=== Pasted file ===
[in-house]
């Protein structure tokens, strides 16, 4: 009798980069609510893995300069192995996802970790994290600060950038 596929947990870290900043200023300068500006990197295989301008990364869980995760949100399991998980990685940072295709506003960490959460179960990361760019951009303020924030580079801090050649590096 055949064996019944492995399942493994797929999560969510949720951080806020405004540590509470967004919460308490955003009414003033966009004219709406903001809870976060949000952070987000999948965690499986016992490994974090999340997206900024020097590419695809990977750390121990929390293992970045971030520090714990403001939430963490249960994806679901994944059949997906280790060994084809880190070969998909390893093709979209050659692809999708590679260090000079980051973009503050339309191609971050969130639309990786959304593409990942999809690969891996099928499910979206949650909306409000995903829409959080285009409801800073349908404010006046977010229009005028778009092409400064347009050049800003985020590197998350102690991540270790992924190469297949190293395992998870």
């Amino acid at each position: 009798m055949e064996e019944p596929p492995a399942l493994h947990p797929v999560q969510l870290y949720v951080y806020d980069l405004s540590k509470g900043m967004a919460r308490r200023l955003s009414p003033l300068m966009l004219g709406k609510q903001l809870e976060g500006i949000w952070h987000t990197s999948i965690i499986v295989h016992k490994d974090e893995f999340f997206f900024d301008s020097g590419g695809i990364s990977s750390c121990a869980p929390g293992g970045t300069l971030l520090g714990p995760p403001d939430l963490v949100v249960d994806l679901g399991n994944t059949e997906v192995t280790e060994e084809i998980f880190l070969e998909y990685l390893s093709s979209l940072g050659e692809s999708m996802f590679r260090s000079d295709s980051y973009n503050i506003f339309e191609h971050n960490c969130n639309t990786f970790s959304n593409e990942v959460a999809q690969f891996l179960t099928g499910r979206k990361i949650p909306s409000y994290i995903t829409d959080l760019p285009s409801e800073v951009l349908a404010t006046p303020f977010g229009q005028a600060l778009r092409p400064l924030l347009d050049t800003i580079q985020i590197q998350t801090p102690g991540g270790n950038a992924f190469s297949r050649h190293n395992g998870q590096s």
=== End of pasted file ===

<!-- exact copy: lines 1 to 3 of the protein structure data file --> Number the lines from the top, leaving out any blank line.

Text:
[in-house]
């Protein structure tokens, strides 16, 4: 009798980069609510893995300069192995996802970790994290600060950038 596929947990870290900043200023300068500006990197295989301008990364869980995760949100399991998980990685940072295709506003960490959460179960990361760019951009303020924030580079801090050649590096 055949064996019944492995399942493994797929999560969510949720951080806020405004540590509470967004919460308490955003009414003033966009004219709406903001809870976060949000952070987000999948965690499986016992490994974090999340997206900024020097590419695809990977750390121990929390293992970045971030520090714990403001939430963490249960994806679901994944059949997906280790060994084809880190070969998909390893093709979209050659692809999708590679260090000079980051973009503050339309191609971050969130639309990786959304593409990942999809690969891996099928499910979206949650909306409000995903829409959080285009409801800073349908404010006046977010229009005028778009092409400064347009050049800003985020590197998350102690991540270790992924190469297949190293395992998870």
């Amino acid at each position: 009798m055949e064996e019944p596929p492995a399942l493994h947990p797929v999560q969510l870290y949720v951080y806020d980069l405004s540590k509470g900043m967004a919460r308490r200023l955003s009414p003033l300068m966009l004219g709406k609510q903001l809870e976060g500006i949000w952070h987000t990197s999948i965690i499986v295989h016992k490994d974090e893995f999340f997206f900024d301008s020097g590419g695809i990364s990977s750390c121990a869980p929390g293992g970045t300069l971030l520090g714990p995760p403001d939430l963490v949100v249960d994806l679901g399991n994944t059949e997906v192995t280790e060994e084809i998980f880190l070969e998909y990685l390893s093709s979209l940072g050659e692809s999708m996802f590679r260090s000079d295709s980051y973009n503050i506003f339309e191609h971050n960490c969130n639309t990786f970790s959304n593409e990942v959460a999809q690969f891996l179960t099928g499910r979206k990361i949650p909306s409000y994290i995903t829409d959080l760019p285009s409801e800073v951009l349908a404010t006046p303020f977010g229009q005028a600060l778009r092409p400064l924030l347009d050049t800003i580079q985020i590197q998350t801090p102690g991540g270790n950038a992924f190469s297949r050649h190293n395992g998870q590096s």